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RollllTide!

HEY Get up your killing the grass!
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It was not a dessert. It was eaten with the main course. Also if you want great ones use real mayonnaise like Kraft. That miracle stuff is awful.
 

planomateo

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Let's put some lettuce under it to make it more enticing to the guests.

Really never understood the whole concept. It's like someone had spare food and this was the best they could come up with.
 

planomateo

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When you're kids car door isn't locking correct what do you do...fix it.

Don't replace the whole thing for $200, replace the motor for $6.

 

TerryP

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Two years ago it was this ...


...

Today ...

IMG_20200103_074959881.jpg
 

TerryP

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although I'm not sure what the forecast is today ...

 

rick4bama

Bama Fan since 1965 and counting....
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Origins

The photo on SouthernFoodandFun.com accompanied a recipe for the salad and I wondered who really needed instructions to make pear salad. I decided to see if I could find the origins of this vintage dish. Although there is no doubt it is southern in origin, I didn't find information on when it was created.

I came across a recipe for Acid Pear Salad in "The American Salad Book," written in 1899 by Maximillian de Loup: "Acid pears, not too ripe, made into a salad are especially nice served with any water fowl. Peel the fruit and cut into thin slices being careful to remove the core and any hard or imperfect parts. Serve immediately with an equal quantity of lettuce. A mayonnaise dressing is usually preferred…" The book included an entry labeled simply Pear Salad, which consisted of sectioned pears topped with fine sugar and a maraschino cherry and served with cream.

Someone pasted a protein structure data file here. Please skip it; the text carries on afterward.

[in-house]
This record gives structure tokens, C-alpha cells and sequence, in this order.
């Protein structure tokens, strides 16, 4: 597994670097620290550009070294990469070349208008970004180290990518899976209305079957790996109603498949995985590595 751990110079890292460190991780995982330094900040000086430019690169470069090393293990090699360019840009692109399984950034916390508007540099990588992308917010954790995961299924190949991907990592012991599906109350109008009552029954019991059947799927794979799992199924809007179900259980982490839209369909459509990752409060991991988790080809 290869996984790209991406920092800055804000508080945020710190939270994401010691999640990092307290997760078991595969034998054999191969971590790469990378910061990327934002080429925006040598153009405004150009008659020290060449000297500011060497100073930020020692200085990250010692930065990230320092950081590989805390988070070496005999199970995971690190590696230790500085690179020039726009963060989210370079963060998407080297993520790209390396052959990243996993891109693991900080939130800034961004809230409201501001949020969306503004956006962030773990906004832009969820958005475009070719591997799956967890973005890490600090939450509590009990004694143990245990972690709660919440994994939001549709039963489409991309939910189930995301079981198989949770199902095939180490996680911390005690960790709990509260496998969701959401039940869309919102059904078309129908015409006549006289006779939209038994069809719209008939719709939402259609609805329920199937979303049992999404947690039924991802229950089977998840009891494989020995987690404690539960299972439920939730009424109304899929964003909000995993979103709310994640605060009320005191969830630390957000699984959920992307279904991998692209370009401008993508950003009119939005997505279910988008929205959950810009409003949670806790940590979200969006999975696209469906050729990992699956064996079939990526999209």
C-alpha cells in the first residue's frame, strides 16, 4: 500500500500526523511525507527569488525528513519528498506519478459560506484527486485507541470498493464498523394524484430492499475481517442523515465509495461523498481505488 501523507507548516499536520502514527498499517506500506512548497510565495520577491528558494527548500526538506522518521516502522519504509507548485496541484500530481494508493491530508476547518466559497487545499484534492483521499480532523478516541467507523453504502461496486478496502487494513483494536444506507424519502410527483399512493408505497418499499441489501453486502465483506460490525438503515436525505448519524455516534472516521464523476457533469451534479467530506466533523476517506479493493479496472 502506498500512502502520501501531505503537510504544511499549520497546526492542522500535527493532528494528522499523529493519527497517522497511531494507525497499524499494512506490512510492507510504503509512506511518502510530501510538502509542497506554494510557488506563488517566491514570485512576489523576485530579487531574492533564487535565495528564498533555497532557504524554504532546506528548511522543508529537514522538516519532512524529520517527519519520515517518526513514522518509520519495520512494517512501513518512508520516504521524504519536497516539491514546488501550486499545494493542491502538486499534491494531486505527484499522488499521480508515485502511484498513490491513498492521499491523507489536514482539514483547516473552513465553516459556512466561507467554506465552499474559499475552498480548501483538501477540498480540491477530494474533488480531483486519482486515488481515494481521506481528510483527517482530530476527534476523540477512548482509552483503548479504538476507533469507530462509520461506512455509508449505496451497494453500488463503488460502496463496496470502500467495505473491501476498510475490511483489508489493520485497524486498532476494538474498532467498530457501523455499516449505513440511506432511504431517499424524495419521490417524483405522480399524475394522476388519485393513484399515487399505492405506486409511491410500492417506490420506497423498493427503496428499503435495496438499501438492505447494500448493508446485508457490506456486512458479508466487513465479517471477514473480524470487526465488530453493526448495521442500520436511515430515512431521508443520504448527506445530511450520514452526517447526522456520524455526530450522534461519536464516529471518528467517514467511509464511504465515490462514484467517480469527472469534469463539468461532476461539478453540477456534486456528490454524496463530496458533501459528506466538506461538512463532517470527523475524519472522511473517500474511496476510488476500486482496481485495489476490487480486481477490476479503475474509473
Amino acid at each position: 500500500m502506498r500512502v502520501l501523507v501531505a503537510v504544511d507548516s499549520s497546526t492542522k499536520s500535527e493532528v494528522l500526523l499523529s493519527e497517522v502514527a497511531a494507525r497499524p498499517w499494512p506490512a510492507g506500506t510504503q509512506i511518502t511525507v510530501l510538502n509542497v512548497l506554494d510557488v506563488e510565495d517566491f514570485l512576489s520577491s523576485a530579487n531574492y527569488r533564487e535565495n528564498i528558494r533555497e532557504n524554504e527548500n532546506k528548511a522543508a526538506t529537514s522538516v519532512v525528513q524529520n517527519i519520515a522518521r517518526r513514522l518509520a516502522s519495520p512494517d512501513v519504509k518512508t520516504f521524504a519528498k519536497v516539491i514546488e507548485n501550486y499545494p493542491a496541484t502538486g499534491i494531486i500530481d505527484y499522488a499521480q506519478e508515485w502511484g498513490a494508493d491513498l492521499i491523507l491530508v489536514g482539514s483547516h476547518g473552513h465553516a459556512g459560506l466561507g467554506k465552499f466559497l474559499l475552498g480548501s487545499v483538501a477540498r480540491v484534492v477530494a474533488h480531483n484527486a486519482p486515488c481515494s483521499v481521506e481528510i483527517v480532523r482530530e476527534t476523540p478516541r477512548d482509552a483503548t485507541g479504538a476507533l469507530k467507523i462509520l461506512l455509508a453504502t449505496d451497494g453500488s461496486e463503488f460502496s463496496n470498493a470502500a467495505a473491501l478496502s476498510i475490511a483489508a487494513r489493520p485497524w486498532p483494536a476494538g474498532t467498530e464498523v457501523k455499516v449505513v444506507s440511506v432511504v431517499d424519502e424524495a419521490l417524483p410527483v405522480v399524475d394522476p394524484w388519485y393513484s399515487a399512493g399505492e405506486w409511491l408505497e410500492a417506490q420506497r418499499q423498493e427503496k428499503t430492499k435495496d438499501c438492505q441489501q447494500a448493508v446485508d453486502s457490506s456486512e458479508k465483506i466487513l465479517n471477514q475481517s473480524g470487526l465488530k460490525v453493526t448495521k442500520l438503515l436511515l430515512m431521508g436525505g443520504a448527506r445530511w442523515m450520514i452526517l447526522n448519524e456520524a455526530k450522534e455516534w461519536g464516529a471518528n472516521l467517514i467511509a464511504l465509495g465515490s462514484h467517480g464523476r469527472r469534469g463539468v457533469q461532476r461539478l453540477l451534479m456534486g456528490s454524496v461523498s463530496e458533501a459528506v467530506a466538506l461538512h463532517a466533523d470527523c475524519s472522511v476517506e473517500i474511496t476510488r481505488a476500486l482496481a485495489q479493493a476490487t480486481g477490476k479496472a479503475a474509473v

Of course, at that time, canned fruit wasn't as readily available, but ask those who recall pear salad from their youth and they'll tell you pear salad was always made with canned pears. I'm not sure why. Somehow, their crisp sweetness was an important part of the taste combination. Lucy Brewer from SouthernFoodandFun.com says it's the consistency that makes canned pears right for this dish.

Brewer said although the salad is no longer common, "I do still love to make it every now and then because it's one of those recipes that transports me back in time."

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Candle Salad, it was popular from the 1920s to the 1950s. Like pear salad, it was a simple build-up of ingredients – no cooking, no mixing.
 

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